Why Many C.E.O.s Are Silent on the Biden-Trump Rematch


Three years ago, corporate leaders openly spoke out against Donald Trump over his role in the Jan. 6, 2021, Capitol attack. But as the former president leads in many polls this time around, most in the C-suite are staying quiet.

In 2021, C.E.O.s including Mary Barra of General Motors and Doug McMillon of Walmart publicly urged a peaceful transition of power. This time, leaders have largely stayed out of the political fray. Only a handful of executives have publicly supported Trump, who was willing to go after perceived enemies in corporate American when he was in office. And while there may be support for President Biden behind the scenes, few have offered it on the record.

What’s behind the silence?

A return to the norm: Executives have mentioned election-related topics 364 times in earning calls in the second quarter as of June 24, according to the data provider AlphaSense. It’s highly unlikely that tally will reach 902, the number of times the topics were mentioned in 2020 during the same period.

But this cycle is more in keeping with historical norms. In 2016, executives mentioned election-related topics 307 times, according to AlphaSense. Why was 2020 an outlier? Perhaps it was the year’s extraordinary political volatility and the unique social dynamics of the coronavirus pandemic.

The past four years have highlighted the potential danger of speaking up. Gov. Ron DeSantis of Florida waged war against Disney, one of his state’s biggest employers, after Bob Chapek, the media giant’s C.E.O. at the time, spoke out against the legislation in Florida that activists have called the “Don’t Say Gay” bill amid employee pressure. And Republican attorneys general have attacked companies including JPMorgan Chase and BlackRock over their environmental, social and governance programs.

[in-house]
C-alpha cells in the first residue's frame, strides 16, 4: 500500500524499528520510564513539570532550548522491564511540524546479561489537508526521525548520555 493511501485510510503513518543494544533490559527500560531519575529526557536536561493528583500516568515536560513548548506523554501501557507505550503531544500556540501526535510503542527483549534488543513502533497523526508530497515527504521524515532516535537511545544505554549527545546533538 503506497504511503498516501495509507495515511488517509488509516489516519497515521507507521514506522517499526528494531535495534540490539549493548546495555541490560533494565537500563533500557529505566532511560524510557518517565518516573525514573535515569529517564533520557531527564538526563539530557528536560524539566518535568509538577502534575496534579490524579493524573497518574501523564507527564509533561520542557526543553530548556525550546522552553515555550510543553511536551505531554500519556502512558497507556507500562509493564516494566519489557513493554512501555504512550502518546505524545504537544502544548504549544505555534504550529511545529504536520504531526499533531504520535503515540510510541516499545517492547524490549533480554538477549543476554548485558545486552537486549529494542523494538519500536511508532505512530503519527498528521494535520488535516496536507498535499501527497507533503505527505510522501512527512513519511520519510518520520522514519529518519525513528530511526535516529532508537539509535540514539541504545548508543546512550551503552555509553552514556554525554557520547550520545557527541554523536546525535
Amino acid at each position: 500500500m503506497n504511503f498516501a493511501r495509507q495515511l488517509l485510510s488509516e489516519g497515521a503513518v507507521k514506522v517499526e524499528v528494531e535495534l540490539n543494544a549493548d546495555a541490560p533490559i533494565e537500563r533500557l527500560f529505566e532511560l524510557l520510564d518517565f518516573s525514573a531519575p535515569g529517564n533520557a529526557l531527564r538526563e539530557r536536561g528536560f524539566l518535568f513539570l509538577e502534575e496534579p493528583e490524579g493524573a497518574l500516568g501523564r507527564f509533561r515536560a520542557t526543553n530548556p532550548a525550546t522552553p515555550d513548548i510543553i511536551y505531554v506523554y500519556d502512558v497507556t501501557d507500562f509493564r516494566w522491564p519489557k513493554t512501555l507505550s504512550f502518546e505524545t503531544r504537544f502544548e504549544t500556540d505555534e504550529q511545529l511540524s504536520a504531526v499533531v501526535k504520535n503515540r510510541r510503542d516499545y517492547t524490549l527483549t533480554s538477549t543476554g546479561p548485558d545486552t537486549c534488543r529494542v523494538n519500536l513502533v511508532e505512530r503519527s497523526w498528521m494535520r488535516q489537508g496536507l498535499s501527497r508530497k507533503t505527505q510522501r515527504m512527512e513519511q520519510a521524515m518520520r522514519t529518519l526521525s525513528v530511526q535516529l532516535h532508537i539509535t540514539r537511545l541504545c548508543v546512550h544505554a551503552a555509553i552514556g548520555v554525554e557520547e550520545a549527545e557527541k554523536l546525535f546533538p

That political pressure has had an impact. Companies began to practice what climate advocates derisively call “greenhushing.” And corporate public statements on social issues, which became commonplace amid the rise of Black Lives Matter, became less frequent by the time of Dobbs v. Jackson and the Oct. 7 Hamas-led attacks on Israel.

Trump is weighing heavily on C.E.O.s’ minds, especially as polls show a close race in November.

When Trump was in the White House, he could shave billions off of a company’s market value with just one tweet. If he wins again — or even if he doesn’t — few company leaders want to put themselves in his cross hairs. (By contrast, while Biden has lashed out broadly at “corporate greed,” he has tended not to bully specific companies.)